Five Points Blog
- JJ Sherwood
- Mar 26, 2013
"And when they had sung a hymn, they went out to the Mount of Olives."
Jesus proceeds upon His path, and oh, how much is laid upon Him! The guilt of thounsands of years, the world's future - the salvation of millions! He goes in order, in His own Person, to plant the seed-corn of a new heaven and a new earth. Alas! wither should we have been going had He not traversed this path for us? Our future state would have ended in unquenchable fire. He knew this. That which He undertook stood every moment, in all its magnitude, present to His soul. But the glorious result of His undertaking was equally obvious to Him. At every step he apprehended Himself as being sent by the Father to close up the chasm which sin had caused between God and the creature, between heaven and earth.
~ FW Krummacher, The Suffering Savior, (Banner of Truth, 2004), 82
- JJ Sherwood
- Mar 25, 2013
"Now before the Feast of the Passover, when Jesus knew that his hour had come to depart out of this world to the Father, having loved his own who were in the world, he loved them to the end."
"O comprehend this depth of fidelity and compassion!... For it was to this end - is the Apostle's meaning - that he associated with sinners, that He might bear them eternally, on His heart. Those whom His Father had given Him were more the objects of His affection than the holy angels around the throne of God, and His love of them increased as the end drew near. O how He loved them when he took their sins with Him into judgment, and cast Himself into the fire which their transgressions had kindled! How He loved them, when His own blood did not seem to Him too dear a price to be paid for them, although it was they who were the transgressors; He loved them to the end; and to this day He loves them that are His in a similar manner. If a feeling of heavenly rapture thrilled through the apostle John at such a thought; let our hearts vibrate in like manner! Whatever may befall us, His love continues the same; 'For the mountains may depart and the hills be removed, but my steadfast love shall not depart from you, and my covenant of peace shall not be removed, says the Lord, who has compassion on you' (Isaiah 54.10, ESV)."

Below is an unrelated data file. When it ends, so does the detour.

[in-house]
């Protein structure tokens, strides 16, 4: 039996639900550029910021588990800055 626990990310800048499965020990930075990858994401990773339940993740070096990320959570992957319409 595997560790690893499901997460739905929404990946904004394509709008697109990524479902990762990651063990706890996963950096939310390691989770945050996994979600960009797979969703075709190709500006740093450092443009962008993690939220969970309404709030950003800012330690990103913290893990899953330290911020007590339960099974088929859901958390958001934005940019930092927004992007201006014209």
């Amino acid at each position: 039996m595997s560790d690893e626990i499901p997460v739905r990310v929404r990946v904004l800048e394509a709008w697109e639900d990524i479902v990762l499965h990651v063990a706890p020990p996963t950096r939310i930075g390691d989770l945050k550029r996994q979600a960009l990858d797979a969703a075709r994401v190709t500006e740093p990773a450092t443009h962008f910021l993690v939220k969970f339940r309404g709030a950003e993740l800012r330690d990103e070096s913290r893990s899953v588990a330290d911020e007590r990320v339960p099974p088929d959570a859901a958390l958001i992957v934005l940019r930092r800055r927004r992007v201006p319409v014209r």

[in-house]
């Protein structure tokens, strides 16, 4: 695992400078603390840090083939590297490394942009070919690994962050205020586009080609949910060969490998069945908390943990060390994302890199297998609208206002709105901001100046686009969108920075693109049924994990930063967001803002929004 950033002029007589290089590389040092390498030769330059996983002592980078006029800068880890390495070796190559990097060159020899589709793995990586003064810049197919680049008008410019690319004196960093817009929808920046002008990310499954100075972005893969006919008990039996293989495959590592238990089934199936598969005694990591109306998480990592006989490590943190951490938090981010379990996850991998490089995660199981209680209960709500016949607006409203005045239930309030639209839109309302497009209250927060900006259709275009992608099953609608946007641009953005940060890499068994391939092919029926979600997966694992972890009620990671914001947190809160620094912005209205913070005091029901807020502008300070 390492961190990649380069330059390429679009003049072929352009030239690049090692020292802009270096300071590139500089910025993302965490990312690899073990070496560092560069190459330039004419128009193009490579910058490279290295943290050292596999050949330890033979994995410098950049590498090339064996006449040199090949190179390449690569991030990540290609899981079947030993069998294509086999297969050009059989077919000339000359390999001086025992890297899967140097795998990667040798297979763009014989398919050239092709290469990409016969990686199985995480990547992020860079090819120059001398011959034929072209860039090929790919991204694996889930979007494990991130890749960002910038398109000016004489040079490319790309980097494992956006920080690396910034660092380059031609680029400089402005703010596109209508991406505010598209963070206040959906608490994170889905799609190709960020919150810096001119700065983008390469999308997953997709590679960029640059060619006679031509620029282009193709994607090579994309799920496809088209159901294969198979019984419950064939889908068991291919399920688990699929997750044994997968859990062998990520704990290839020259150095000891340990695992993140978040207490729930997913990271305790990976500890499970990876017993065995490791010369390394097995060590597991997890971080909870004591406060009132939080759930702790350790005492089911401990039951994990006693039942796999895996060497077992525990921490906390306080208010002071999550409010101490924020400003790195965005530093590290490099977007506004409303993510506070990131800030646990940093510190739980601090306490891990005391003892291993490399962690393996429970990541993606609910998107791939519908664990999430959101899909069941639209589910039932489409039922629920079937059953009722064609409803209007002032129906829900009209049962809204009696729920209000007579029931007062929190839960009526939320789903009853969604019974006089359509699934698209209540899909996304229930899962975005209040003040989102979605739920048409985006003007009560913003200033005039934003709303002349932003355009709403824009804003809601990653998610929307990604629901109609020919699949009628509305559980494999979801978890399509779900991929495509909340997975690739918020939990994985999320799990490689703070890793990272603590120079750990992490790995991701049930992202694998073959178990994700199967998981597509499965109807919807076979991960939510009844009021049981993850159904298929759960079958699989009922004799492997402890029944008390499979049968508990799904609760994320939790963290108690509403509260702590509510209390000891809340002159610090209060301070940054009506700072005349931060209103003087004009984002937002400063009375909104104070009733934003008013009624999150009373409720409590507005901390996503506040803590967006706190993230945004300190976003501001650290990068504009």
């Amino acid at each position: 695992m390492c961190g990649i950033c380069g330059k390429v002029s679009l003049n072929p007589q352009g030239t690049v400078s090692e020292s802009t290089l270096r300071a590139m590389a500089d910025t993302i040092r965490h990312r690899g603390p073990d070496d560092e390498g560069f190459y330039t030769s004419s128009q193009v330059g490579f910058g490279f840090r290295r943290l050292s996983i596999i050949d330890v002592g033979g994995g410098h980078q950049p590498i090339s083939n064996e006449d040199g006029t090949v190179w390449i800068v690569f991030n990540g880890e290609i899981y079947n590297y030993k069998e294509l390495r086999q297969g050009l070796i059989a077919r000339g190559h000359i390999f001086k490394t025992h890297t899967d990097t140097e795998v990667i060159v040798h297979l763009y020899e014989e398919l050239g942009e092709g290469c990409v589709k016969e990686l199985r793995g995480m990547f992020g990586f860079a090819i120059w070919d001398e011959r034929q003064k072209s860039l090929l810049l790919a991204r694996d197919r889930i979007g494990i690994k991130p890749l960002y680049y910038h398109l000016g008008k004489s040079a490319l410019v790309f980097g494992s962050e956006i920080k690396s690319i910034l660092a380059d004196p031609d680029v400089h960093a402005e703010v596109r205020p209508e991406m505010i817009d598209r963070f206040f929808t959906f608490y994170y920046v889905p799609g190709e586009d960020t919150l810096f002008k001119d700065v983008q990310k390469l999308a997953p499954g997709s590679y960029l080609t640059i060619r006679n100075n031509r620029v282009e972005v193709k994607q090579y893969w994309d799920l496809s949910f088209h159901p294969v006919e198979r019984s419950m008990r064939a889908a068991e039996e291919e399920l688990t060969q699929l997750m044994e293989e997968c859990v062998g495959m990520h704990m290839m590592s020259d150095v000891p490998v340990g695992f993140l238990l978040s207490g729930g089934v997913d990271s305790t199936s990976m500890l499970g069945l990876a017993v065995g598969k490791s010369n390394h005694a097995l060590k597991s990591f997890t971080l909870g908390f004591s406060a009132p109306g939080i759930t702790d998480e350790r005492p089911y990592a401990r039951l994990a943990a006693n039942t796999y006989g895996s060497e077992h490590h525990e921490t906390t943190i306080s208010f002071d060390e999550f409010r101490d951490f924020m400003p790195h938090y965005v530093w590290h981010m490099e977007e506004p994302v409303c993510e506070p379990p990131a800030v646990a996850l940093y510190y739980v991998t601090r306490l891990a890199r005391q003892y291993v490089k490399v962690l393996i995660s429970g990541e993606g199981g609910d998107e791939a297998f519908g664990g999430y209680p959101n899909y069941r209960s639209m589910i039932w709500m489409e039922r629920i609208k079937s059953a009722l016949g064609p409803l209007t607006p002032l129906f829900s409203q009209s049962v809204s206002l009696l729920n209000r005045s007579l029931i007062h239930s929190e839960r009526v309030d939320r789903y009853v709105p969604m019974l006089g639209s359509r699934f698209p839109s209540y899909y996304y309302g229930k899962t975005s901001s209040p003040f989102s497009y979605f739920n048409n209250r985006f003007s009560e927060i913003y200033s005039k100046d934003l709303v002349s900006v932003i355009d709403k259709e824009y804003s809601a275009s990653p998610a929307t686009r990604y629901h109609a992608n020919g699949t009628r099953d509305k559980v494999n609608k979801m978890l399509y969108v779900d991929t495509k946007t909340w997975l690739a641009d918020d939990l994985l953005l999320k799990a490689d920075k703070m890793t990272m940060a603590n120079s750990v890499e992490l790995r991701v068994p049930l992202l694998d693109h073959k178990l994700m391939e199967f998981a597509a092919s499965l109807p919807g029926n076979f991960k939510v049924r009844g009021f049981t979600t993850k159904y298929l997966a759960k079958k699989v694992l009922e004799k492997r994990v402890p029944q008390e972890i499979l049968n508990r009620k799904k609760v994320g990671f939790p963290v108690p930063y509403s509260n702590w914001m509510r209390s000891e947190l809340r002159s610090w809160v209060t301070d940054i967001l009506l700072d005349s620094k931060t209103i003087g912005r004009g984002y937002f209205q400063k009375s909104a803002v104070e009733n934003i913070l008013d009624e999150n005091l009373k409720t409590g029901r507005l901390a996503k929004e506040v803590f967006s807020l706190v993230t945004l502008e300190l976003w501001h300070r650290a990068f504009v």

~ FW Krummacher, The Suffering Savior, (Banner of Truth, 2004), 29-30
“O Sacred Head, Now Wounded”
O sacred Head, now wounded,
with grief and shame weighed down,
now scornfully surrounded
with thorns, thine only crown:
how pale thou art with anguish,
with sore abuse and scorn!
How does that visage languish
which once was bright as morn!
What thou, my Lord, has suffered
was all for sinners’ gain;
mine, mine was the transgression,
but thine the deadly pain.
Lo, here I fall, my Savior!
‘Tis I deserve thy place;
look on me with thy favor,
vouchsafe to me thy grace.
What language shall I borrow
to thank thee, dearest friend,
for this thy dying sorrow,
thy pity without end?
O make me thine forever;
and should I fainting be,
Lord, let me never, never
- Brett Toney
- Mar 19, 2013
Next week is the most significant week of the Christian calendar and one that the broader culture will not help you prep for. Sure, the peeps and candy smorgasbords are filling aisles at Meijer and Pintrest-inspired bunny décor is being pinned and re-pinned. But those aren’t exactly pointing us to remember the “reason for the season.”
The Apostle Paul wrote, “If Christ has not been raised, your faith is futile and you are still in your sins.” That’s pretty significant, to say the least. And next week, we get the opportunity to join together with saints the world over to consider the weightiness of what it would mean for us to still be in our sins. And not just that, we get to join together with God’s global people in celebrating the fact that we aren’t!